I'm being lazy today and just copying yesterday's levels as there is no change (which is a good sign as we were prepared for worse):
We’re still watching the same levels and using the 3 of 5 rule to guide our short-term trading so not too bullish until )(if) we pop the Dow AND the Nas, who were close but no cigar on Friday:
- Up 2.5% (we hope): Dow 10,455, S&P 1,100, Nas 2,255, NYSE 7,000 and Russell 650
- Middle Range (MUST hold): Dow 10,200, S&P 1,070, Nas 2,200, NYSE 6,800, and Russell 635.
- Down 2.5%: Dow 9,945, S&P 1,043, Nas 2,145, NYSE 6,630 and Russell 619
The big difference is that yesterday, the S&P and NYSE were greeen at the +2.5% lines - those MUST be taken back for us to be at all serious about a rally and NYSE should be the first to take the hill or to fall to the bearish guns this morining and, if NYSE is over, the S&P will need to confirm if the Dow is going to have any chance of adding 100 back today.
In addition to the Beige Book at 2pm we have the ever-contracting Consumer Credit Report at 3pm but I think that's about over and could provide us with a big finish if the Fed manages to cheer us up with their notes on the economy. That means I like looking for some upside and Nat gas was kind enough to pull back again so UNG Jan $5s at $1.62 are looking like a good play with just .20 in premium.
I mentioned in the morning post I like XLF at $14.25 as a straight play or the Oct $13/14 bull call spread at .72, selling the Dec $13 puts for .45 for net .27 on the $1 spread and banks would have to be very hurting for XLF to hit $13.
Volume yesterday was nothing so the move down was pretty meaningless but only if it is actually reversed sooner than later.
At the open: Dow +0.09% to 10350. S&P +0.08% to 1093. Nasdaq +0.33% to 2216.
Treasurys: 30-year -0.35%. 10-yr -0.21%. 5-yr -0.15%.
Commodities: Crude +0.12% to $74.18. Gold -0.03% to $1258.90.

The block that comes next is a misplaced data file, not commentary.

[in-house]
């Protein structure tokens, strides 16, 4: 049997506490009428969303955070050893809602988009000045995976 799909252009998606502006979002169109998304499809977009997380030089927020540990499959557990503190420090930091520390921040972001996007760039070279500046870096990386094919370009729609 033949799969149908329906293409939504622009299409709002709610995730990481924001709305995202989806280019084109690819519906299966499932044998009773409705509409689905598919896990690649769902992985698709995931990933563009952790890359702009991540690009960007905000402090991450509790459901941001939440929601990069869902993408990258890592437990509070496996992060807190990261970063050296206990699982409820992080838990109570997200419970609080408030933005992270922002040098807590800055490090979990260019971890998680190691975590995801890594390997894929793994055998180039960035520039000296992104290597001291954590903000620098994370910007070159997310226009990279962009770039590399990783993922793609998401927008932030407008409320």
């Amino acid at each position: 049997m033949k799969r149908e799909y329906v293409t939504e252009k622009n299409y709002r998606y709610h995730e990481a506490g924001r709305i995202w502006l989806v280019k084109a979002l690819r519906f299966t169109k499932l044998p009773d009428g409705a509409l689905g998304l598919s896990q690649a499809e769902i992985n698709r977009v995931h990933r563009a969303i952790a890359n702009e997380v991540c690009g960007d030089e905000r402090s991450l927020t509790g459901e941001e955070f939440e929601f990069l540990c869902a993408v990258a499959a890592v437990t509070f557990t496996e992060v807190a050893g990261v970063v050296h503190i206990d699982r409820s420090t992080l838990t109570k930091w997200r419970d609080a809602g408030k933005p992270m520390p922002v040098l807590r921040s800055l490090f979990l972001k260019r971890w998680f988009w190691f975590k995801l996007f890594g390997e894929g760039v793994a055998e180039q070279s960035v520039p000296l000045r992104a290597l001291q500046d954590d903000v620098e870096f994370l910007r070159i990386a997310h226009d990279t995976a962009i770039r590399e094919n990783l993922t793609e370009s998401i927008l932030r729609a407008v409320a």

Currencies: Euro +0.15% vs. dollar. Yen -0.19%. Pound +0.58%.
MBA Mortgage Applications: -1.5% vs. +2.7% last week. Thirty-year fixed mortgage rate increased to 4.50% from 4.43%.
ICSC Retail Store Sales: -0.4% W/W, vs. +0.1% last week. +1.8% Y/Y, vs. +2.8% last week. The lowest Y/Y rate since May was due to weather which curbed demand for buy-and-wear fall apparel but report sees the full-month pace coming in at +3% Y/Y.
Redbook Chain Store Sales: +3% Y/Y in-line with last week. Report sees M/M sales coming in -0.2% which is a negative indication for the ex-auto ex-gas category.
Greece's Q2 GDP is revised down to -1.8% Q/Q, worse than the initial estimate of a 1.5% decline. NBG senior economist Nick Magginas: "In H2 we expect GDP to contract at a similar rate as fiscal austerity takes its toll. We foresee a bottom-out for Greek GDP midway through 2011 when we should start to see a recovery as confidence improves."
And so it begins: Investors sent indebted European countries a stern warning today: We'll lend you cash, but you're going to have to pay a hefty interest rate. Portugal successfully sold €1.039B ($1.32B) in government bonds but at a record-high yield spread over German bunds. The cost of insuring Irish sovereign debt hit a new all-time high.
The Bank of Canada raises its target overnight interest rate a quarter-point to 1% and expects strong growth in consumption and business investment. It was the bank's third quarter-point rate increase since June 1 and was expected by currency markets
Disclosure: Positions as indicated but subject to change